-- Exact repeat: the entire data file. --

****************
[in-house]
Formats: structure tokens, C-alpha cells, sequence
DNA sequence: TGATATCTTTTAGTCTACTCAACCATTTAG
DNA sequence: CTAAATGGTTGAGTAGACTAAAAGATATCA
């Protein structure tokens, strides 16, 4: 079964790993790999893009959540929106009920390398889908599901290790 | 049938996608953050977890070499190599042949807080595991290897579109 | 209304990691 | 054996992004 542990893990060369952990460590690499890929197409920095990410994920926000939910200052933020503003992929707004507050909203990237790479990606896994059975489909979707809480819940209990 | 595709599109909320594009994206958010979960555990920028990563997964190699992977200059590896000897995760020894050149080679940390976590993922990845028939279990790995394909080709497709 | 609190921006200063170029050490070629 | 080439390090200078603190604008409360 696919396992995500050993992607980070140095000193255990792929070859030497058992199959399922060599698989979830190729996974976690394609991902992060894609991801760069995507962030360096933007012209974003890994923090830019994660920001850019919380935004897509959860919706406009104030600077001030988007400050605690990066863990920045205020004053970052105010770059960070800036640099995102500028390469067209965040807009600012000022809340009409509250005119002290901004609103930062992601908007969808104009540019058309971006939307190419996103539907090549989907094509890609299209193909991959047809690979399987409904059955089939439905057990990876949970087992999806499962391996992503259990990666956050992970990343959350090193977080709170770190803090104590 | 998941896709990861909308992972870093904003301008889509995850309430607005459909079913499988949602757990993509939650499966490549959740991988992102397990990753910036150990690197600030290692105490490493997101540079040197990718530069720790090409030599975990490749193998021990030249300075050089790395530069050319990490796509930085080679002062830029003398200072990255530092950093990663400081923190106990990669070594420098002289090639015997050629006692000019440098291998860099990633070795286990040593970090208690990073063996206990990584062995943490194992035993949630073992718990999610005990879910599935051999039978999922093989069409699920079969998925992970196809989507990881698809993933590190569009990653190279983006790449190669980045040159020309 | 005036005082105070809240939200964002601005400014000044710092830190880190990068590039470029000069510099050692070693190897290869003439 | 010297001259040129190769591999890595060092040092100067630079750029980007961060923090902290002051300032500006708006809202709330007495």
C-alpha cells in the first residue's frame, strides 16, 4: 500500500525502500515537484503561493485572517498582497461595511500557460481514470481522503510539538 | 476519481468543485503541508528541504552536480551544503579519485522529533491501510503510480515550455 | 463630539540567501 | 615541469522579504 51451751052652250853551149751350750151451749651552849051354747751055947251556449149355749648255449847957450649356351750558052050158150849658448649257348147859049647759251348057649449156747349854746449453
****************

[in-house]
Formats: structure tokens, C-alpha cells, sequence
DNA sequence: TGATATCTTTTAGTCTACTCAACCATTTAG
DNA sequence: CTAAATGGTTGAGTAGACTAAAAGATATCA
């Protein structure tokens, strides 16, 4: 079964790993790999893009959540929106009920390398889908599901290790 | 049938996608953050977890070499190599042949807080595991290897579109 | 209304990691 | 054996992004 542990893990060369952990460590690499890929197409920095990410994920926000939910200052933020503003992929707004507050909203990237790479990606896994059975489909979707809480819940209990 | 595709599109909320594009994206958010979960555990920028990563997964190699992977200059590896000897995760020894050149080679940390976590993922990845028939279990790995394909080709497709 | 609190921006200063170029050490070629 | 080439390090200078603190604008409360 696919396992995500050993992607980070140095000193255990792929070859030497058992199959399922060599698989979830190729996974976690394609991902992060894609991801760069995507962030360096933007012209974003890994923090830019994660920001850019919380935004897509959860919706406009104030600077001030988007400050605690990066863990920045205020004053970052105010770059960070800036640099995102500028390469067209965040807009600012000022809340009409509250005119002290901004609103930062992601908007969808104009540019058309971006939307190419996103539907090549989907094509890609299209193909991959047809690979399987409904059955089939439905057990990876949970087992999806499962391996992503259990990666956050992970990343959350090193977080709170770190803090104590 | 998941896709990861909308992972870093904003301008889509995850309430607005459909079913499988949602757990993509939650499966490549959740991988992102397990990753910036150990690197600030290692105490490493997101540079040197990718530069720790090409030599975990490749193998021990030249300075050089790395530069050319990490796509930085080679002062830029003398200072990255530092950093990663400081923190106990990669070594420098002289090639015997050629006692000019440098291998860099990633070795286990040593970090208690990073063996206990990584062995943490194992035993949630073992718990999610005990879910599935051999039978999922093989069409699920079969998925992970196809989507990881698809993933590190569009990653190279983006790449190669980045040159020309 | 005036005082105070809240939200964002601005400014000044710092830190880190990068590039470029000069510099050692070693190897290869003439 | 010297001259040129190769591999890595060092040092100067630079750029980007961060923090902290002051300032500006708006809202709330007495």
C-alpha cells in the first residue's frame, strides 16, 4: 500500500525502500515537484503561493485572517498582497461595511500557460481514470481522503510539538 | 476519481468543485503541508528541504552536480551544503579519485522529533491501510503510480515550455 | 463630539540567501 | 615541469522579504 51451751052652250853551149751350750151451749651552849051354747751055947251556449149355749648255449847957450649356351750558052050158150849658448649257348147859049647759251348057649449156747349854746449453